Incidentally, there is no rule which specifically says that schools cannot keep books in their schools for sale. Infact in February this year, High Court in New Delhi had allowed the sale of books, uniforms in schools at the tuck shops set up at affiliated schools across the country, holding that the sale of such items does not amount to “commercialisation” of education.  Nearer home in Jammu, in the case of DM Kathua imposing ban on admission fee, sale of stationery items in private schools, High Court stayed the order.

If the government was sincere about selling of books in private schools, why didn’t they take up the issue when the big schools like Missionary Schools sold every book, notebook and stationery items from their schools. Where were they when these schools forced parents to buy everything from their schools. This has been their practice for more than 20 years, yet they were never raided. “It was only when the admission time in local private schools came, the government suddenly wakes up,” said Var. “Two respected private schools like Green Valley and R P School were given harsh punishment even as no hand was laid on missionary schools despite later being way too costly.”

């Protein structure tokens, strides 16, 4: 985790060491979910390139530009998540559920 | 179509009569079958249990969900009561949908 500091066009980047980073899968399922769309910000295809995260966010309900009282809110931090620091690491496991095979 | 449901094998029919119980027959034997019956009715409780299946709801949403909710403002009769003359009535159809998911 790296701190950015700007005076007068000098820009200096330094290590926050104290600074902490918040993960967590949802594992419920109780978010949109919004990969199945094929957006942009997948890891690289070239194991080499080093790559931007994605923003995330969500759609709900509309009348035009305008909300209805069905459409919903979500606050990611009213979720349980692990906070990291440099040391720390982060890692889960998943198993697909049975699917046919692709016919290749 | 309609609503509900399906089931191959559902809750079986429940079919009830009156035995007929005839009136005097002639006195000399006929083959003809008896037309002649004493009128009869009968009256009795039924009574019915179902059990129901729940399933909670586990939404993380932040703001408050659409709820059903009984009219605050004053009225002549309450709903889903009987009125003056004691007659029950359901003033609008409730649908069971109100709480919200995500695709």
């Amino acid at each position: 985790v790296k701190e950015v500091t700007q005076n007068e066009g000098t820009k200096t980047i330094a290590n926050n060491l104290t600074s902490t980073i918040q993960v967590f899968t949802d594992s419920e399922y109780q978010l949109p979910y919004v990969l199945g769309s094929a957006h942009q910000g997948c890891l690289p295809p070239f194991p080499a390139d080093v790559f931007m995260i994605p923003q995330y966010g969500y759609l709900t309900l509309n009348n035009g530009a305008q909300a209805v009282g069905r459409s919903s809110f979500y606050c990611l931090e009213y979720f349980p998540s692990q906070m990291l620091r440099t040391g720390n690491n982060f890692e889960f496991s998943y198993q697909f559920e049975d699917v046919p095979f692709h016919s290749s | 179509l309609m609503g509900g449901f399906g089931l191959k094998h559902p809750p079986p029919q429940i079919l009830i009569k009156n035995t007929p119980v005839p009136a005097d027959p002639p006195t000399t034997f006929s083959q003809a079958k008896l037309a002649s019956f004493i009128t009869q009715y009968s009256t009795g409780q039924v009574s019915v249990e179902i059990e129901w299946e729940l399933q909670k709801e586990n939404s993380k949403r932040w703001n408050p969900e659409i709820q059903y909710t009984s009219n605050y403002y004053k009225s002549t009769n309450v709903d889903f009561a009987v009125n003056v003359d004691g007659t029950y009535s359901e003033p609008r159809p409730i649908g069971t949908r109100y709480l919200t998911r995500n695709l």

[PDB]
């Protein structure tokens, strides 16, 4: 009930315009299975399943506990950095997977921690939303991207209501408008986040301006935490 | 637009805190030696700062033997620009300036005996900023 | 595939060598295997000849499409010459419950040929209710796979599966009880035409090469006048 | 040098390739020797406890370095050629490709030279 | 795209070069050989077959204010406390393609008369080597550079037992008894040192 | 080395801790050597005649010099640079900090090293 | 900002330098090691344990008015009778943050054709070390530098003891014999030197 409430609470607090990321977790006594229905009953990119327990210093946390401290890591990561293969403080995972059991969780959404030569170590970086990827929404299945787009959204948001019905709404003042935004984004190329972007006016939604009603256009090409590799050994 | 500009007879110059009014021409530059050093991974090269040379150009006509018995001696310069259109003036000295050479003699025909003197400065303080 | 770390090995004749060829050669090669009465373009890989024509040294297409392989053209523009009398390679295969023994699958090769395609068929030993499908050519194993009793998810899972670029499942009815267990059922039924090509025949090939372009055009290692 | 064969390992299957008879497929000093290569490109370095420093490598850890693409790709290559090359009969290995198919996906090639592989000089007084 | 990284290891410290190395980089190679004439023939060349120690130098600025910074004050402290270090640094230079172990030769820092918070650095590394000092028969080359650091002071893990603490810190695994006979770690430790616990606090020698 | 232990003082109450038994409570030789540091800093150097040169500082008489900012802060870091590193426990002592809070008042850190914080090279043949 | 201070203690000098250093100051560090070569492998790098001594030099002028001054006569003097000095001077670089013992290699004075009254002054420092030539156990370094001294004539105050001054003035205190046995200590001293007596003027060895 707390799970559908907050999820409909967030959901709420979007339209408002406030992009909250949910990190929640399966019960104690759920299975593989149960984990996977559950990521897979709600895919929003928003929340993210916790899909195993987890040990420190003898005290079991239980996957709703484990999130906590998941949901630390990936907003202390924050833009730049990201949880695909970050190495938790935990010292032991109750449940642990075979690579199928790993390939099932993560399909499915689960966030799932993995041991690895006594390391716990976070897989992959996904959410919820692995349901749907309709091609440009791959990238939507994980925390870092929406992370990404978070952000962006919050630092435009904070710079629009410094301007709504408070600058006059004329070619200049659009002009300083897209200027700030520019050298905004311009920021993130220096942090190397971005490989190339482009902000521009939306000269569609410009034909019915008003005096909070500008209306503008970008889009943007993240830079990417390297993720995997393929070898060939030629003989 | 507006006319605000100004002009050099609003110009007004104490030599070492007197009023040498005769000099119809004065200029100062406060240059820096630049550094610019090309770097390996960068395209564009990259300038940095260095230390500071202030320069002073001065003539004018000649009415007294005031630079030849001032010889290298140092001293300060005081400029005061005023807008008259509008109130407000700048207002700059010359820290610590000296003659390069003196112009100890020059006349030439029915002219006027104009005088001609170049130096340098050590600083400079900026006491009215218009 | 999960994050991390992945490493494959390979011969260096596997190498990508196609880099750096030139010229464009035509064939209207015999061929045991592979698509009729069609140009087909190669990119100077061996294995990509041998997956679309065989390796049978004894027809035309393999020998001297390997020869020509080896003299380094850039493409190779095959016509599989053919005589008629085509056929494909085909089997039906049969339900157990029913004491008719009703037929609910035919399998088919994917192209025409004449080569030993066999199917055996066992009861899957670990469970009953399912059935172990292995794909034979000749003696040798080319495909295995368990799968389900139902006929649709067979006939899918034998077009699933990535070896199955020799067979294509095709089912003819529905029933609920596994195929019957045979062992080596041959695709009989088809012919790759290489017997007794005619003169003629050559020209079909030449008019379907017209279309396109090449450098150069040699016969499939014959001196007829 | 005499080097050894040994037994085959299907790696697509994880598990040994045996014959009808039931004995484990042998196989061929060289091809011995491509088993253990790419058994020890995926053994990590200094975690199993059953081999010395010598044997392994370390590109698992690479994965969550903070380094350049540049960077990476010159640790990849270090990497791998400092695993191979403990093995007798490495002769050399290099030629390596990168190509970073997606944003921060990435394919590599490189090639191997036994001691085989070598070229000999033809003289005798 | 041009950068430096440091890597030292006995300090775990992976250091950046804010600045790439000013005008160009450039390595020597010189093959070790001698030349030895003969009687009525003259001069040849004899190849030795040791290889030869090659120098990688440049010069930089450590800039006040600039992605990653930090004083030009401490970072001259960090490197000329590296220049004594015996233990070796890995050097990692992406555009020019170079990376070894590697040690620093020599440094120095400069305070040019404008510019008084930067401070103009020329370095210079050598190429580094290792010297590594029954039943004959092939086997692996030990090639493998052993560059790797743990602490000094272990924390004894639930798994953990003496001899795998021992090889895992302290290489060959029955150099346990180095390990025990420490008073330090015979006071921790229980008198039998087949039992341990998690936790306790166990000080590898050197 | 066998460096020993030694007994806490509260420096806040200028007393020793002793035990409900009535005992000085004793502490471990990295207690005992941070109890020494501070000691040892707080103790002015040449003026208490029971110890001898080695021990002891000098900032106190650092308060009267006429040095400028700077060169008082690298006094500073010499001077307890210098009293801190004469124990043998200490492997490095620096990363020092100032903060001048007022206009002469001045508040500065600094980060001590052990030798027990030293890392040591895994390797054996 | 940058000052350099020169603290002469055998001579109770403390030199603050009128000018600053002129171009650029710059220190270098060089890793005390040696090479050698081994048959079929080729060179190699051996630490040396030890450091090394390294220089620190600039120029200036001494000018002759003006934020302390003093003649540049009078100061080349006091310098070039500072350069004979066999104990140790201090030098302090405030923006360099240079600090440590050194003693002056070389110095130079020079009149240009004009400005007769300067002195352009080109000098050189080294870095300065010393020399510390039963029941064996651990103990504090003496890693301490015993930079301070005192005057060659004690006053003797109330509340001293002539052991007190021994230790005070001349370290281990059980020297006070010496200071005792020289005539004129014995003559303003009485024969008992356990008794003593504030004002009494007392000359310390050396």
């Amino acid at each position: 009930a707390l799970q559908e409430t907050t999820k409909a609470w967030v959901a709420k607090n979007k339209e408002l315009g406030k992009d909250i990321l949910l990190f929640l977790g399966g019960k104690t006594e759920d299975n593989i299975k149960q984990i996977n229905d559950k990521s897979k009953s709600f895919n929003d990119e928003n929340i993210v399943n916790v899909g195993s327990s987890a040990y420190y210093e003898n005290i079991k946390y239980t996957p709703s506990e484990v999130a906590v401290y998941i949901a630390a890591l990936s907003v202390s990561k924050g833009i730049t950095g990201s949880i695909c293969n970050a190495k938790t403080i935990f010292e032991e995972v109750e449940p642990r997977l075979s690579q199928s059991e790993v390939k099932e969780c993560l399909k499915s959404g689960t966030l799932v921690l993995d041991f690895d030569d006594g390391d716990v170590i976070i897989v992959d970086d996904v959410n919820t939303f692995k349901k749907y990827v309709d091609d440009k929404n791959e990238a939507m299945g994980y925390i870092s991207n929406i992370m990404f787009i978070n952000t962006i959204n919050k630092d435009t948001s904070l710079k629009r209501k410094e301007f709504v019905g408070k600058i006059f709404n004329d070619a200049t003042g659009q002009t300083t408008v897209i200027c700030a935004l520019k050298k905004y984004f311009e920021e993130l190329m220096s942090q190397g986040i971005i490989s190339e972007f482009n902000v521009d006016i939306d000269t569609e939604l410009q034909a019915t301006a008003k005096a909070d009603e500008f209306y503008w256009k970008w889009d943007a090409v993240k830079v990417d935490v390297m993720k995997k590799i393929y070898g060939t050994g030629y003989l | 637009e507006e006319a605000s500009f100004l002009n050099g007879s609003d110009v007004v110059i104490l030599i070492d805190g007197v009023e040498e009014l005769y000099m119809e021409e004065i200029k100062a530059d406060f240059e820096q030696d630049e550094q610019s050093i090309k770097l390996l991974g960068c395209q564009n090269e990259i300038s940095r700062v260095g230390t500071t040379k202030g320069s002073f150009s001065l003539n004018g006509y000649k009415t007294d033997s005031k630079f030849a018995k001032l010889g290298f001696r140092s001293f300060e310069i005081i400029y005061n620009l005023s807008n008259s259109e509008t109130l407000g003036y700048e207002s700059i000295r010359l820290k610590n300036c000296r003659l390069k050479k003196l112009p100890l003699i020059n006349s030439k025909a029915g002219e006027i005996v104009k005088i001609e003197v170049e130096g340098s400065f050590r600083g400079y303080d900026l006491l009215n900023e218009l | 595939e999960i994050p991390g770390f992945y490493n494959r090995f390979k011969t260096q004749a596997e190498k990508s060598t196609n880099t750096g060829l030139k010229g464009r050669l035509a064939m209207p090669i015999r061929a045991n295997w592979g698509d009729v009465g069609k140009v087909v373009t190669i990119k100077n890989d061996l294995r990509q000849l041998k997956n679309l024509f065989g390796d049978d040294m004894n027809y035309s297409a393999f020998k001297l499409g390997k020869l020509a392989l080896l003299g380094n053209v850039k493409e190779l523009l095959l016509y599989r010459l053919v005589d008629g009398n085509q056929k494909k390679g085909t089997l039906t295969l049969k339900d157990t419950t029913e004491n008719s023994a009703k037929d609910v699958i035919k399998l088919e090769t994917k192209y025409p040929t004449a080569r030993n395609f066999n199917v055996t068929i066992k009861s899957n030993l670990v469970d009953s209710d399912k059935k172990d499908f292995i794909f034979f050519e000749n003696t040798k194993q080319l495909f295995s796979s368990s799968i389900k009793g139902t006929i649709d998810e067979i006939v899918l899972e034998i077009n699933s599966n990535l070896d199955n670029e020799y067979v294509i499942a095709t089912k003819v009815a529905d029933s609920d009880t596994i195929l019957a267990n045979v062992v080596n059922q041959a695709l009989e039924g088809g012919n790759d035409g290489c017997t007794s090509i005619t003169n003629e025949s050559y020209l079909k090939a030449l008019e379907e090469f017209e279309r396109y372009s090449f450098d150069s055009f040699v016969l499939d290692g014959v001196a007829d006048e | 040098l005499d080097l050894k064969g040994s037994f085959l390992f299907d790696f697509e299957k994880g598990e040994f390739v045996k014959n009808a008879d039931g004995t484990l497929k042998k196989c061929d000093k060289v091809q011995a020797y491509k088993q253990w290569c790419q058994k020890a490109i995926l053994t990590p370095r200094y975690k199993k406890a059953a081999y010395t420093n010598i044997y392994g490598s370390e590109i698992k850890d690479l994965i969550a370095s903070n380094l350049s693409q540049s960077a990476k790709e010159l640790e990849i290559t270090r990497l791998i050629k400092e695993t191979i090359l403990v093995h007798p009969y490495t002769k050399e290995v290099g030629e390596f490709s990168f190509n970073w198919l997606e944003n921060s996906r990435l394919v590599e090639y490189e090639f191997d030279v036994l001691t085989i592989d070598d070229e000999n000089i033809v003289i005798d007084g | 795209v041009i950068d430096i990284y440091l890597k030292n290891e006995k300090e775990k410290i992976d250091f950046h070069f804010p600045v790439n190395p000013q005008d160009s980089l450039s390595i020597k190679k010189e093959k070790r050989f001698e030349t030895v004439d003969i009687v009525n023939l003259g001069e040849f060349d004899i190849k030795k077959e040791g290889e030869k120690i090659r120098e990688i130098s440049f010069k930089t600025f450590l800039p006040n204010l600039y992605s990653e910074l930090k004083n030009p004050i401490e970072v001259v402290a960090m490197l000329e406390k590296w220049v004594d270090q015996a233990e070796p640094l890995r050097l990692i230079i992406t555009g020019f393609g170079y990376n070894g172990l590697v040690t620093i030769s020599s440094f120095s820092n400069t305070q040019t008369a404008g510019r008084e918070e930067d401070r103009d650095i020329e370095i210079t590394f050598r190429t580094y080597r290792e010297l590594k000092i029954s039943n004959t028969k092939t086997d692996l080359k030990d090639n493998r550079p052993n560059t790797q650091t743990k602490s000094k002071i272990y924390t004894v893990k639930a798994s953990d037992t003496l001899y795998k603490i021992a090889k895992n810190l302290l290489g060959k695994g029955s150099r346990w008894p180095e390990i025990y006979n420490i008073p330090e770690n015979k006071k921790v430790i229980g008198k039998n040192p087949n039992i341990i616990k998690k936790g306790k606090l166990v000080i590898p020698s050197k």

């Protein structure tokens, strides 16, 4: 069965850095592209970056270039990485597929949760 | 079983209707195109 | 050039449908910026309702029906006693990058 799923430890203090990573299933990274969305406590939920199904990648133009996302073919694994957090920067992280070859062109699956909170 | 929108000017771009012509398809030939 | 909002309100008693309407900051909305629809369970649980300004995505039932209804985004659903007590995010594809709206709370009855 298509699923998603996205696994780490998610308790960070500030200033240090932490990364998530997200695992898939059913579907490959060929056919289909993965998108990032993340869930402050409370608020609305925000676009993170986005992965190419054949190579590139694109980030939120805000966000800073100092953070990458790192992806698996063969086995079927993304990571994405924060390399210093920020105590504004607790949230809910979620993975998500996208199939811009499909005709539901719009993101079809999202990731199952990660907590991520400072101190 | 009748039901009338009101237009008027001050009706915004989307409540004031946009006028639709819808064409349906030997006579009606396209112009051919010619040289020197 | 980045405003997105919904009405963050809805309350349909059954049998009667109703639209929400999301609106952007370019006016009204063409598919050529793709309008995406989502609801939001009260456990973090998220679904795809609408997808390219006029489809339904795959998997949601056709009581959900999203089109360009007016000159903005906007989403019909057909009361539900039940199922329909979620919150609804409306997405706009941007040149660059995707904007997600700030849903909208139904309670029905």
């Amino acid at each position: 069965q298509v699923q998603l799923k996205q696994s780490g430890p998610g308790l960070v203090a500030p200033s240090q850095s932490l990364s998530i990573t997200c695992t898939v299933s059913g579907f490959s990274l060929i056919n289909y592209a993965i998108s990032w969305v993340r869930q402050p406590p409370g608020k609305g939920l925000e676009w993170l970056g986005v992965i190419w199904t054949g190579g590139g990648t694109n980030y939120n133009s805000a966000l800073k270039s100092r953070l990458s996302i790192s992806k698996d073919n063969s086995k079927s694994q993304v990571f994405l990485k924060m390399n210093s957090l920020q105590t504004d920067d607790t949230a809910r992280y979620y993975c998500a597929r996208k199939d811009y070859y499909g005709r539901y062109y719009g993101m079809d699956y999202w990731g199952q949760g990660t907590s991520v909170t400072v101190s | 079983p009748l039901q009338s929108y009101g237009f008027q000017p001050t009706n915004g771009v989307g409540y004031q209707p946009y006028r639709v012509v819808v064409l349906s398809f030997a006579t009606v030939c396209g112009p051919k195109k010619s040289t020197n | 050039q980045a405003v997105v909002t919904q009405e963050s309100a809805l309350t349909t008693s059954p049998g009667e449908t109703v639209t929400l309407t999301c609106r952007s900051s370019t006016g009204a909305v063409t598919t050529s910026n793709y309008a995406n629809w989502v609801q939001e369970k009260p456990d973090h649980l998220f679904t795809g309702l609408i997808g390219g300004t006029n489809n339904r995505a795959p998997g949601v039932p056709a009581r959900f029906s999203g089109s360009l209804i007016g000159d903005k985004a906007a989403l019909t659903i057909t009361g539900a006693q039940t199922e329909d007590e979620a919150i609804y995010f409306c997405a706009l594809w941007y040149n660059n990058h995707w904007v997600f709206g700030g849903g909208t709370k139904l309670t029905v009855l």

“Regarding the concern that there are complaints of books being sold only at one place, the PSAJK has already issued the circular directing schools to make available books at multiple places,” said Var. It is a sad reality that KAS and IAS officers have a myopic vision and look at education from an administrative point only. Government Education department being a competitor to the Private Schools cannot be a fair regulator and the administrative system needs a change.

“Our only question to people at the helm of power is that if they loathe private schools so much and if they feel they are not doing their jobs satisfactorily then why every official puts their children in private schools, Why don’t our bureaucrats and even government school teachers admit their wards in government schools,” said Var. “On one hand they want to benefit from private schools by admitting their wards but on the other hand they don’t want to give these schools their due credit and instead continue to harass them.”